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26.4.12

Ionarts-at-Large: Tzimon Barto Unheard Holliday

Hundred and sixty people in the Herkulessaal in Munich are just the right amount to accentuate the 1340 empty seats. If that were a unique experience at all, one might point the finger at pianist Tzimon Barto for blame. (Not, presumably, his Munich-friendly program of Liszt-Brahms-Chopin fireworks of conventionalism.) But since this happens all the time with solo and chamber recitals in Munich – except for a few established acts that have been around for several decades – the blame lies somewhere between the concert agencies (I nearly, erroneously called them concert promoters) and the Munich audience. The city likes to fashion itself a “Musikstadt”, but is really only interested in its own orchestras and then – a few niches excepted – only with exceedingly uncurious taste. I wouldn’t have known about the recital myself, had it not been for a call from a friend who turned pages, on the day of the recital.

Up on stage, above the diverse, sparse crop of heads equally young and old, sat Tzimon Barto, stoic, and plowed through Franz Liszt’s Grandes études de Paganini (the 1851 revision of the Études d'exécution transcendante d'après Paganini), one after another, unfazed. Nicely, too, with a more balanced forte than I have come to expect from a pianist I cherish mostly for the many shades he produces at mezzo piano and below. Once the little-big bell of the third Étude had stopped ringing and the fourth 
Étude came around, Tzimon Barto might have found his evening’s grove… in any case the merry Rameau-like gleams perked the ears, as did the uncommonly beautiful Fifth Variation, so surprisingly close to Scarlatti – a composer Tzimon Barto professes not to care for much. Could have fooled me. And just after that island of nicety came the passive-aggressively wilfull final Étude, which was all the more entertaining for it. 


available at AmazonJ.P.Rameau, "A Basket of Wild Strawberries", T.Barto
Ondine

Continuing with the theme of the evening, Brahms’ Variations on a Theme of Paganini – both books, for excess – followed. An incision might have worked wonders, but even if the quantity of Brahms was taxing in this long first half of the recital, the use of the full dynamic spectrum of the instrument was impressive.


There is something asinine in giving prizes to established artists in their autumnal years. Riccardo Muti and Anne-Sophie Mutter don’t need prizes anymore; anyone doling them out is merely keen on their glow of glory reflecting on the giver, while praying that the recipient please bother to actually show up and collect it in person. Or as Friedrich Cerhar (*1926) said, upon receiving the 2011 €60,000 Salzburg State Music Prize: “The prize comes too late.” He could have used it when he wasn’t already part of the establishment.

Then there are prizes suffering from less vanity or genuinely concerned with fostering as yet unheard voices… and usually go the other route of seeking youth – very often for youth’s sake: The younger the better, because teen-genius is somehow more newsworthy than overlooked middle-aged craftsmanship. Then there are prizes handed out blindly, sometimes with surprising, refreshing, gratifying results. Like the 2012 winner of the Barto Prize that went to 72 (!) year old Kent Holliday. I’ve come across a few composers and artists whose work has gone unsung for the whole of their lack of a career. Robin Walker comes to mind, whose music is so unfashionably consonant, full of unacceptable naïveté and beauty, bundled with an auto-destructive gift for self-effacement. I don’t know why Kent Holliday – composition and piano teacher at Virginia Tech in Blacksburg isn’t known better; after hearing his prize-winning composition “Incantations of Popol Vuh” it only becomes harder to believe. Soft and color oriented elements, rich in overtones and busy with irregular birds in every register flitter over pumping, convulsing rhythms that indecently belie the composer’s age. Not modern, just neat.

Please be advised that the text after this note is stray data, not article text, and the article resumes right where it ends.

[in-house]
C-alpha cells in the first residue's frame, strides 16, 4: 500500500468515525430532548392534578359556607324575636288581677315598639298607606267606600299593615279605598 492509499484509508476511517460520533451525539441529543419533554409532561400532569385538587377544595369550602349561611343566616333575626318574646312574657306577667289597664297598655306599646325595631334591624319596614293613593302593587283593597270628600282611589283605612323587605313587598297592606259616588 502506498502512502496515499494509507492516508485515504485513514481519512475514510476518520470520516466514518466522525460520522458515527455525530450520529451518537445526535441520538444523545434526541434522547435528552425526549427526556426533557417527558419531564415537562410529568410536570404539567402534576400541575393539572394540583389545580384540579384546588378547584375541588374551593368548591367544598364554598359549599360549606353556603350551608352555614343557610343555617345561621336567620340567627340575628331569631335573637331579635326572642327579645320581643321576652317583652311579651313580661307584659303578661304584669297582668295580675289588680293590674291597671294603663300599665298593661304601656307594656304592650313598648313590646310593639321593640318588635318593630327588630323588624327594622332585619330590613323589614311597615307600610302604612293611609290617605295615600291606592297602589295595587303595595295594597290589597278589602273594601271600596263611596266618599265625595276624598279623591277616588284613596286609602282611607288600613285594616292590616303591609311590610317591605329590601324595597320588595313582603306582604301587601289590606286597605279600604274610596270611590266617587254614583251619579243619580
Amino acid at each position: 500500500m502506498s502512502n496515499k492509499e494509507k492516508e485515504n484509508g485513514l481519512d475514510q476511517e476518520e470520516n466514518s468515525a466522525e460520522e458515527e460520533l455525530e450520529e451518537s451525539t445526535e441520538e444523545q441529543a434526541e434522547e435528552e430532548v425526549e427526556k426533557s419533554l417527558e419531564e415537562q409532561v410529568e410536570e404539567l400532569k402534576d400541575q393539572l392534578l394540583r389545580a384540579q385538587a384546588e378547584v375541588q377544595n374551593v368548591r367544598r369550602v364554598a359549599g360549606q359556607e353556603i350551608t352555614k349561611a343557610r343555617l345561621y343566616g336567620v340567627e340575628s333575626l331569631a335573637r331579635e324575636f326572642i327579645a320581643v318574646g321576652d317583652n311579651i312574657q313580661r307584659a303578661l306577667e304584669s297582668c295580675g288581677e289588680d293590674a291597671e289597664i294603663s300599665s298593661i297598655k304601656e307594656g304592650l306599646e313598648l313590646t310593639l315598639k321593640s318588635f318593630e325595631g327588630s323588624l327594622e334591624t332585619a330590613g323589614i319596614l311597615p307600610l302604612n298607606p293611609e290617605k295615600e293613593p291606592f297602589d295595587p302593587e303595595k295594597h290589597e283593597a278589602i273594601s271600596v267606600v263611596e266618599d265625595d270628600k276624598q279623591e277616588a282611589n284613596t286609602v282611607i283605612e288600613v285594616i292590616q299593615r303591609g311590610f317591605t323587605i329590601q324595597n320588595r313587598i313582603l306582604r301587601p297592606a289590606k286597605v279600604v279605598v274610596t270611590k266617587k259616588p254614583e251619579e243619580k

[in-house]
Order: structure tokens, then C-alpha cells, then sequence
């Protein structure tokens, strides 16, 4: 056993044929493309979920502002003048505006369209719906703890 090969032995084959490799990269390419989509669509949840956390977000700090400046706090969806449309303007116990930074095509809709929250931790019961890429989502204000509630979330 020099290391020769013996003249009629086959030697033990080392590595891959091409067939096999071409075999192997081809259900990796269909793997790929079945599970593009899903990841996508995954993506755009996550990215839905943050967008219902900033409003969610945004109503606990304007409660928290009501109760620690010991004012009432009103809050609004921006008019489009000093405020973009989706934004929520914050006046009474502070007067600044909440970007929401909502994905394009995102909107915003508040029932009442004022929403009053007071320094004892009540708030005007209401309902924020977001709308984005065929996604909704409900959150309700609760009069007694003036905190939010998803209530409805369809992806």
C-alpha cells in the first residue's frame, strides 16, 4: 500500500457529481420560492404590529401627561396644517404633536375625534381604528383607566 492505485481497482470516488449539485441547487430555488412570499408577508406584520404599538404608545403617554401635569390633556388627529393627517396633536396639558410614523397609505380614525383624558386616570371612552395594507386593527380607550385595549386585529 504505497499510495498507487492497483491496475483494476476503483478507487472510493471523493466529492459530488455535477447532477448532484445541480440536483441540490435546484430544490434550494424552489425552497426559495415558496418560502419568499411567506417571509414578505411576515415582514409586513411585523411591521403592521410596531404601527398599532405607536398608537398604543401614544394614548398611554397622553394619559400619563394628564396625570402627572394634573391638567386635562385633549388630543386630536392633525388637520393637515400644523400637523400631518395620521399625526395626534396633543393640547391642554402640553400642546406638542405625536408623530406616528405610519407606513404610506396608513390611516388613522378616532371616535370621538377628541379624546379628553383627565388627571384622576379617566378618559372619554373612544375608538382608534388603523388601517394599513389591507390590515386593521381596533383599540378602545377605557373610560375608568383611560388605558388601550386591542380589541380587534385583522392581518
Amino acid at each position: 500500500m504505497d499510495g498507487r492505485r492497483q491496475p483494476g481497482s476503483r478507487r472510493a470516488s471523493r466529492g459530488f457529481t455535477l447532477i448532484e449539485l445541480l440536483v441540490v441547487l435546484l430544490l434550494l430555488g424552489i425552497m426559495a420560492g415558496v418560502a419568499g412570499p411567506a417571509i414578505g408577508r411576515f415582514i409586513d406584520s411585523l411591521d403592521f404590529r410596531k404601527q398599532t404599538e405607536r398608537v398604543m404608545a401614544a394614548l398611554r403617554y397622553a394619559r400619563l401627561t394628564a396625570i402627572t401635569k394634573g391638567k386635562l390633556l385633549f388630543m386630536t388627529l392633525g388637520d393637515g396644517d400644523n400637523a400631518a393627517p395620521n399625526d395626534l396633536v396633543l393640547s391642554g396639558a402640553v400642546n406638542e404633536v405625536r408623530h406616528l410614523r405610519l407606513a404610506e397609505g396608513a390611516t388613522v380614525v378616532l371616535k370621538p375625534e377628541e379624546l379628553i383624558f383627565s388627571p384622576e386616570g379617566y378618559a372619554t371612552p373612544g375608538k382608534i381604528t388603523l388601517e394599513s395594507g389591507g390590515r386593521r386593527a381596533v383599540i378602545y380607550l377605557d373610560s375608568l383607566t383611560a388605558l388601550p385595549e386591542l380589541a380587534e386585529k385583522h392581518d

A muscular (ha!) Andante spianato et grande polonaise brillante by Chopin followed, with gaily twirls and soft hues interspersed, careening the notes with delight, played with skill that exceeded Chopin’s demands, and something of the attitude of a bar pianist might have tinkling “Ding-Dong! The Witch is Dead”. Encores: A Chopin Nocturne, awfully nocturnal. Then a jolt of Joplin (“The Easy Winners”) played as if on an India rubber band, the music sloshing about inside the Steinway and lapping over its sides onto the select but happily listening audience. Schumann’s Mignon – sucking the newfound energy right out of the recital – might have been too much, perhaps, if Barto didn’t do contemplative, forlorn, exaggeratable Schumann so damn well.

2 comments:

violinhunter said...

I thought Munich was sophisticated, but I see that it's not. I know Barto and I know he is fearless and unflappable. Nevertheless, I think I attended what must be the least well-attended concert of all time. A violin recital in Mexico City's Palace of Fine Arts. There were six people in attendance, including me, and about ten ushers. The violinist though, was atrocious.

jfl said...

"The violinist though, was atrocious."

:-)

That makes it better, in a way, doesn't it?!